Hostage In Her Own Mind

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We call her the Emma Bruegel Project; she’s been in our care ever since her grandmother left her at the doorstep. She was twelve and yet there was a maturity around her that couldn’t be explained.

“But doctor, surely there is no reason for us to keep her here any longer,” the nurse eyed the auburn-haired girl with pity and remorse.

“Don’t be fooled by her calm and poised demeanor she is host to several fears and a phobia known to us as Agoraphobia.” It is a fear of places or situations that you can’t escape from. 

“But… but … she doesn’t seem the way you describe at all!” The nurse shaking her head in bewilderment looked at Emma as she continued to draw and hum to herself.

Both the doctor and nurse left as twilight stole the colour from day, Emma glanced up from her drawing, a satisfied and smug smile painted on her aristocratic features.

“My friends abhor this condition that I have acquired, or is this a facade that I with time have simply embraced and mastered? Such fools are they for they don’t know I fear what I am capable of and doing.”

Outside the wind rattled the windows as her heart shows her memories of years long gone. Memories of her aunt and uncle visiting for the Summer,

“Emma won’t you join us for brunch dear?” Her aunt an elderly and kind lady who was oblivious to the lecherous stares that her husband would give to the child.

Just then a knock sounded at the door and Emma was brought thundering back to present day reality. Her eyes welled up at the possibility of someone seeing her in this state so she pulled a silken sheet over her head.

The nurse entered the room with necessary dosage of pills unaware that she was hostage in her own mind.

 

Photo credits: Pinterest

Based on the poem Prologue – The Emma Bruegel Project

For Telling Tales With Magaly Phobias and Fears 🙂

Posted for ‘Pantry of Prose’ @ Poets United

32 thoughts on “Hostage In Her Own Mind

  1. Mary says:

    There is so much understated in this story. And I am left with the question what is real, and who is she really? I wonder what she fears or whether in reality she is not a danger at all!

  2. dsnake1 says:

    i like the flow of the story, from the slightly innocent start of the story to the sad end of what is her fears.
    hostage in her own mind” is a great phrase to describe her condition.

  3. Magaly Guerrero says:

    People–and some doctors can be the worse people–can miss so much when they fail to look under the mental sheets. To think that this girl, pretty much, imprisons herself in order to keep others safe. What mistakes we make, when we believe we have all the answers, when we don’t notice that that the little quiet girl–we often think too gone to function–is just using all her energy to keep from ripping someone’s head off. Terrifying (and so lonely), indeed.

    • Sanaa says:

      Thank you so much, Magaly 😀 so glad the story resonated with you ❤️

      (and thank you for the lovely prompt) 🌹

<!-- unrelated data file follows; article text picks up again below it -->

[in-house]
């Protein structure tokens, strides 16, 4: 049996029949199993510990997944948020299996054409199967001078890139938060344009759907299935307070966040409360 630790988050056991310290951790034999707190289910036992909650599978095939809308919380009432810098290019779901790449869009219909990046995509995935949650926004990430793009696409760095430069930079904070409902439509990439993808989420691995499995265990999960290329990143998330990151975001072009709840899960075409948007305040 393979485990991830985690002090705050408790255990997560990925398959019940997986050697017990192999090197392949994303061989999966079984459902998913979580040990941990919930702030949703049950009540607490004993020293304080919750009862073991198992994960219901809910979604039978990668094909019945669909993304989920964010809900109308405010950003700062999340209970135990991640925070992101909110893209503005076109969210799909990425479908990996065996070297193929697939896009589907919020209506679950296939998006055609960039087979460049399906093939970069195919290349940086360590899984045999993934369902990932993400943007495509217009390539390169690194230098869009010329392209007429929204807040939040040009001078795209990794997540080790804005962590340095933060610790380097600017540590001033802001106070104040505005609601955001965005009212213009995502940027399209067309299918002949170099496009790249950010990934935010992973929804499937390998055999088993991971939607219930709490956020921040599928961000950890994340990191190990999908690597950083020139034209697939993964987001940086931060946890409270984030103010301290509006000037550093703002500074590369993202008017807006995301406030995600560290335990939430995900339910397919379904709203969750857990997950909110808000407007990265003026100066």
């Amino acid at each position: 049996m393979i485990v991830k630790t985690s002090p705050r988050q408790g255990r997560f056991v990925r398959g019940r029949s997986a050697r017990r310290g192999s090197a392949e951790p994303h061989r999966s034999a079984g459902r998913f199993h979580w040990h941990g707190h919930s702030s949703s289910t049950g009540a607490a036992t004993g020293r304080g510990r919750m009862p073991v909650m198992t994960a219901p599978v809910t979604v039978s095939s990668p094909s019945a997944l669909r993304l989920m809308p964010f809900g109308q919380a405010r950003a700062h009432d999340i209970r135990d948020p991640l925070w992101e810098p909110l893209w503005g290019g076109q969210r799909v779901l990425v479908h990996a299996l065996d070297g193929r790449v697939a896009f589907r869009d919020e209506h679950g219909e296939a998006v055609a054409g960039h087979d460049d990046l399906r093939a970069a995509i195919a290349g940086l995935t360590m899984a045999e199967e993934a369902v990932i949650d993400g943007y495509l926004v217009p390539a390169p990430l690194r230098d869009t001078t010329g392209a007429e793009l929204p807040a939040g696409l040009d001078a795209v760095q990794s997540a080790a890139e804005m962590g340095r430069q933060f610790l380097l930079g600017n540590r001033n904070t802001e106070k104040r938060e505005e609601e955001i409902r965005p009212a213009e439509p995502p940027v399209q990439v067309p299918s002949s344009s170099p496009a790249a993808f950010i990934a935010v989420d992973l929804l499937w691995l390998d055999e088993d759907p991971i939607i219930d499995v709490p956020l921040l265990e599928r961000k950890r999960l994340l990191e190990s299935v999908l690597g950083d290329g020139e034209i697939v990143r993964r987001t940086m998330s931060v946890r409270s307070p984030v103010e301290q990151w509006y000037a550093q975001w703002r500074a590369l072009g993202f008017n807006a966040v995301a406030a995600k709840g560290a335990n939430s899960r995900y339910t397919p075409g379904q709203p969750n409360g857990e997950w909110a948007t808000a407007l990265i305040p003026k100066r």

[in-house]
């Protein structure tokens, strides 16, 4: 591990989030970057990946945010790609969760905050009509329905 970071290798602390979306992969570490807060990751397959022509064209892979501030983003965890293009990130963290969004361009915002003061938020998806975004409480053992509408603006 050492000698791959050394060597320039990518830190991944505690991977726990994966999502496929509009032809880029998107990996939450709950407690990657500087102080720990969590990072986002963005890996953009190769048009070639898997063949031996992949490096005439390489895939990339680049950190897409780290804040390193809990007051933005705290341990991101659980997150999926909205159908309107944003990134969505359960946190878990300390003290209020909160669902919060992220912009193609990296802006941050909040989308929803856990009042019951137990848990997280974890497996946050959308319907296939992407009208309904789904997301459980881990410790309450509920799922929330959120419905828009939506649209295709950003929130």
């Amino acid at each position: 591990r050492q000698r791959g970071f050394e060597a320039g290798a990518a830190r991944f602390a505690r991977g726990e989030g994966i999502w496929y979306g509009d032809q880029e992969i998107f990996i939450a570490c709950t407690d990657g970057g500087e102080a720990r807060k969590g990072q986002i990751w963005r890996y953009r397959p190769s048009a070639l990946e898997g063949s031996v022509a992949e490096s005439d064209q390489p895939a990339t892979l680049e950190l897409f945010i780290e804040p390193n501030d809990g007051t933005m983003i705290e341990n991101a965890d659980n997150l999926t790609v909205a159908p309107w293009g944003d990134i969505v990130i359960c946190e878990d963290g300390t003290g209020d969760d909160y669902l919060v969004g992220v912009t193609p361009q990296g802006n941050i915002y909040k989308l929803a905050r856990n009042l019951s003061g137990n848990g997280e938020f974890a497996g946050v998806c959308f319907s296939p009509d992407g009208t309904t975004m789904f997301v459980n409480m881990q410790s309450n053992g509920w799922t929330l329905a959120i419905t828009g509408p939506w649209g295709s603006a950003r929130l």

4. Bjorn Rudberg says:

    The fear in this seems to stem from the kind an asylum can give. I would be terrified to be locked up like this, and maybe it’s the pills that turn her like this.

    • Sanaa says:

      Definitely 🙂 thanks for stopping by, Bjorn ❤️

      PS: I have purposely set the story in this manner so as to deduce many layers of her personality in time to come. We can not say for sure if she is or isn’t aware of her condition as she fluctuates between madness and sanity every now and then.

  5. Rommy says:

    There are a lot of horrors hinted at here. I for one don’t blame the girl a bit for doing what she needs to do to keep herself (and those who are worthy of her protection) safe.

  6. Chrissa says:

    When she pulls up the sheet over her head, that caught me, the way fear makes any separation seem safer than not.

  7. Kim M. Russell says:

    I agree with Rosemary about the phrase ‘hostage in her own mind’, Sanaa, and the way you hinted at something about Emma that wasn’t quite right in: ‘She was twelve and yet there was a maturity around her that couldn’t be explained’ and her uncle’s lecherous stares.

  8. Old Egg says:

    Sadly there is far more abuse than most people realise. Possibly because children are considered to imagine things rather than be believed that they have been molested or interfered with often by a family member. Hopefully this will change for it has gone on far too long. I commend you Sanaa for addressing this subject.

  9. Khaya Ronkainen says:

    A terrifying and a tragic story, Sanaa. You’ve captured the essence of her fear so well with this allusion “her uncle’s lecherous stares”. How sad for the nurse to presume a dosage of pills would be a solution!
    Oh, and I do like the poem as well you developed this story from, they are both well written and affect.

  10. Carrie V. H. says:

    “Hostage in her own mind”….certainly there are many who have suffered with such a thing. This so wonderfully written Sanaa. Had me on the edge of my seat.

  11. Susie Clevenger says:

    Yes, your wrote it in such a manner that we understand where her terror came from without giving us the horrible details. I know what it is like to be a “prisoner in your own mind.” It was a very dark place, than thankfully I escaped.

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